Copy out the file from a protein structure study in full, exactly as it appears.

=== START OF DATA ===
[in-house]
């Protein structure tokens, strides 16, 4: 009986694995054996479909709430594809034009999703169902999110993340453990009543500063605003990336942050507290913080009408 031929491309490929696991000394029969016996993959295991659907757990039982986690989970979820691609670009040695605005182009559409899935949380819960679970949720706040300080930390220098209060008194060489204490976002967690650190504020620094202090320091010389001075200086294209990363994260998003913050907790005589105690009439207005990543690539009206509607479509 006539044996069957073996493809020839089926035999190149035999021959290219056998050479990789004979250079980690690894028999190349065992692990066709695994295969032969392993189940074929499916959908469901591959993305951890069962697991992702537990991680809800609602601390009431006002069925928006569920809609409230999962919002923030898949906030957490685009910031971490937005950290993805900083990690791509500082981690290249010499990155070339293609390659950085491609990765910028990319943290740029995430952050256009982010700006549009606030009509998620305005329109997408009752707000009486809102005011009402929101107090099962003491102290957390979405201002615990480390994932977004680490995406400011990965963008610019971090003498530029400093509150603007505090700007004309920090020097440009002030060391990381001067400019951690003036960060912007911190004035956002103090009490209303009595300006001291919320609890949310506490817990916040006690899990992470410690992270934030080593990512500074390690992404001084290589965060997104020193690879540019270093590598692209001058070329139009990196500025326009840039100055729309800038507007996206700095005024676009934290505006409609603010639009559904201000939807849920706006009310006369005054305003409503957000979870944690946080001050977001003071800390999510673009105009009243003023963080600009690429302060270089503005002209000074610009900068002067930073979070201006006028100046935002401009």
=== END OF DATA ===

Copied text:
[in-house]
């Protein structure tokens, strides 16, 4: 009986694995054996479909709430594809034009999703169902999110993340453990009543500063605003990336942050507290913080009408 031929491309490929696991000394029969016996993959295991659907757990039982986690989970979820691609670009040695605005182009559409899935949380819960679970949720706040300080930390220098209060008194060489204490976002967690650190504020620094202090320091010389001075200086294209990363994260998003913050907790005589105690009439207005990543690539009206509607479509 006539044996069957073996493809020839089926035999190149035999021959290219056998050479990789004979250079980690690894028999190349065992692990066709695994295969032969392993189940074929499916959908469901591959993305951890069962697991992702537990991680809800609602601390009431006002069925928006569920809609409230999962919002923030898949906030957490685009910031971490937005950290993805900083990690791509500082981690290249010499990155070339293609390659950085491609990765910028990319943290740029995430952050256009982010700006549009606030009509998620305005329109997408009752707000009486809102005011009402929101107090099962003491102290957390979405201002615990480390994932977004680490995406400011990965963008610019971090003498530029400093509150603007505090700007004309920090020097440009002030060391990381001067400019951690003036960060912007911190004035956002103090009490209303009595300006001291919320609890949310506490817990916040006690899990992470410690992270934030080593990512500074390690992404001084290589965060997104020193690879540019270093590598692209001058070329139009990196500025326009840039100055729309800038507007996206700095005024676009934290505006409609603010639009559904201000939807849920706006009310006369005054305003409503957000979870944690946080001050977001003071800390999510673009105009009243003023963080600009690429302060270089503005002209000074610009900068002067930073979070201006006028100046935002401009």